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Bridgestone Potenza RE970AS Pole Position - Tire Review

Bridgestone proved that its RE970AS is solid, safer, and quicker in every aspect.

Oct 16, 2012
Modp 1210 01+bridgestone potenza re970as pole position+cover Photo 1/2   |   Bridgestone’s new Potenza RE970AS Pole Position tire falls nicely into the all-season high-performance category, with confidence-inspiring wet performance and good treadwear, noise characteristics, and a friendly price tag.

Specs & Details
Bridgestone Potenza RE970AS Pole Position
Type Ultra-high-performance radial
Size 225/45R17

Key Features

  • Silica-rich compound to aid in wet and dry traction
  • Large shoulder blocks for solid cornering performance
  • 3D sipes for improved braking performance
  • Continuous center rib to enhance responsiveness

Test Mule
’08 BMW 328i
Test Driver
Nate Hassler
Test Track
Las Vegas Motor Speedway
Track Condition
Wet autocross

When shopping for tires, it’s easy to get overwhelmed by the sheer volume of choices on the market. Bridgestone has made the selection process a little easier by bringing forth the new standard for all-season, ultra-high-performance street tires—the Potenza RE970AS Pole Position.

When I arrived to test this tire (as well as several other of the brand’s offerings and some competing tires) at Las Vegas Motor Speedway, Bridgestone had a wet autocross course set up and a group of ’08 BMW 328i sedans lying in wait. After a brief classroom session discussing the features of the new Pole Position versus the now-retired RE960AS, including the 3D sipes integrated into the tread design to help evacuate water for improved braking, the new larger shoulder blocks for improved handling through the corners, and of course the new silica-rich compound itself, we hit the track to experience the tire firsthand.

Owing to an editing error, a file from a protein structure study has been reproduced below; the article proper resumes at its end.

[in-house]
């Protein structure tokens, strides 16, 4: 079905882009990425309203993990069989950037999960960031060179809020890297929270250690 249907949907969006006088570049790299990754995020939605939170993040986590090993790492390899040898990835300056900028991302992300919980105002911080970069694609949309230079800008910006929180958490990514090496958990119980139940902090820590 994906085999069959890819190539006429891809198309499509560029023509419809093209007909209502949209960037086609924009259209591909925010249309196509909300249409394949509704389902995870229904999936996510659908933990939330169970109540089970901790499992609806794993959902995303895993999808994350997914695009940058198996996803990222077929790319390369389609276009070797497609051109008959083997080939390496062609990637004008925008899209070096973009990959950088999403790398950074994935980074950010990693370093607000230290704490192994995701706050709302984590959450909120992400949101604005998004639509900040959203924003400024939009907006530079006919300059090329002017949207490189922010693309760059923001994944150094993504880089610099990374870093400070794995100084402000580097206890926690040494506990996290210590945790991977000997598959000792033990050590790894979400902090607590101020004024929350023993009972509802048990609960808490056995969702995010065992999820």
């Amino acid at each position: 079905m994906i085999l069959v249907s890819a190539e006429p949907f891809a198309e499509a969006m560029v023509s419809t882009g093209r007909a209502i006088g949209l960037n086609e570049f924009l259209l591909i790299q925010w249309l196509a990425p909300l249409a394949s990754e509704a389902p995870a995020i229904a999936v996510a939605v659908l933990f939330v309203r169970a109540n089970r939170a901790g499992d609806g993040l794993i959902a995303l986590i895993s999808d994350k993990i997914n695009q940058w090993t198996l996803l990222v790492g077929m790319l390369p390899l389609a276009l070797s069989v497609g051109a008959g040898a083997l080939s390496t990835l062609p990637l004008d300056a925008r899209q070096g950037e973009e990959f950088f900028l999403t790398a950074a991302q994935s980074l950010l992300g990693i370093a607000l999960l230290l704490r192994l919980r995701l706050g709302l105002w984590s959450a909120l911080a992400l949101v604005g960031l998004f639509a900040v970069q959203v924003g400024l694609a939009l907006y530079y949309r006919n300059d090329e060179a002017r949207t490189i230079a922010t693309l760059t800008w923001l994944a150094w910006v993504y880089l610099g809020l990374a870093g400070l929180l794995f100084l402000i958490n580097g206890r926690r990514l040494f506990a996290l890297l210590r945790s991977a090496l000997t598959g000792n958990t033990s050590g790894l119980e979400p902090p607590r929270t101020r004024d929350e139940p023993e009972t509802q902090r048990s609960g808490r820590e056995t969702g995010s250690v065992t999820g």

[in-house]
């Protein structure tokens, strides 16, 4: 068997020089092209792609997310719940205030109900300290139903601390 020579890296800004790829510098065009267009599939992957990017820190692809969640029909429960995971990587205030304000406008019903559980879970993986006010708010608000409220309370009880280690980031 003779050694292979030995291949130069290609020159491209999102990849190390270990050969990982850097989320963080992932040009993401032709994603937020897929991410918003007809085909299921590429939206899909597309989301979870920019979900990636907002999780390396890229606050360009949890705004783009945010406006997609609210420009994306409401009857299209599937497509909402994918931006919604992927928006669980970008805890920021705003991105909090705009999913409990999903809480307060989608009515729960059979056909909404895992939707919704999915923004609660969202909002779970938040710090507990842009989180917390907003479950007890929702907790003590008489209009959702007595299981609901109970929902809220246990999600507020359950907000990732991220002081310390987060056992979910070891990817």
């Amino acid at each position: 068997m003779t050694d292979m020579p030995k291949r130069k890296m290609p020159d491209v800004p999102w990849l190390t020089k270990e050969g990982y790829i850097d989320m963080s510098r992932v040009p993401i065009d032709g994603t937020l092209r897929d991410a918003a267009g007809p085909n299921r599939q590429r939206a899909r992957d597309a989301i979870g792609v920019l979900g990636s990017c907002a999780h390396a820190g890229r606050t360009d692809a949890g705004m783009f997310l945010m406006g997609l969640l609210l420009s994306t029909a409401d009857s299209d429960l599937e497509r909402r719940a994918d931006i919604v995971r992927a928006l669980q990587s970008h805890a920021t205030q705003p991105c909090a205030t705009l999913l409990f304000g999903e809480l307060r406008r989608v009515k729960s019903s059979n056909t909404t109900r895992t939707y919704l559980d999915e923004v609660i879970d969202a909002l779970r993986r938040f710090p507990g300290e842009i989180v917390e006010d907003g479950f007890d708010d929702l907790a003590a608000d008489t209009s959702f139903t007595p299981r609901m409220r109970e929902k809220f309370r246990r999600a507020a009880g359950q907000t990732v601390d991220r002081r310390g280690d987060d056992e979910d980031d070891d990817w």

Modp 1210 02+bridgestone potenza re970as pole position+tire Photo 2/2   |   Bridgestone Potenza RE970AS Pole Position - Tire Review

My first reaction was to how well composed the tires feel on a very wet surface. The autocross course was a perfect place to explore the tire’s limits. I found that traction remained constant, and when it did let loose, it did so in a gentle, predictable way. With the driver aids turned on, it was actually quite difficult to break the RE970AS’ loose; you almost had to try to get the car sideways, which is not what I expect from an all-season tire on a wet track. When stacked up against the competition, Bridgestone proved that its RE970AS is solid, safer, and quicker in every aspect. Unfortunately, I can’t comment on the dry performance of this tire because, strangely, there was no dry course set up for comparison.

No matter, though, since the RE970AS Pole Position is in fact an all-season tire, the wet performance and safety in wet conditions is the most important aspect to consider. I can infer enough from the wet test (and my own Pacific Northwest heritage) that if you live in a rainy climate, the RE970AS is probably the best all-season, ultra-high-performance tire on the market. Thankfully, the RE970AS Pole Position is now available in a vast range of sizes, so you’re bound to be covered no matter what kind of car you drive.




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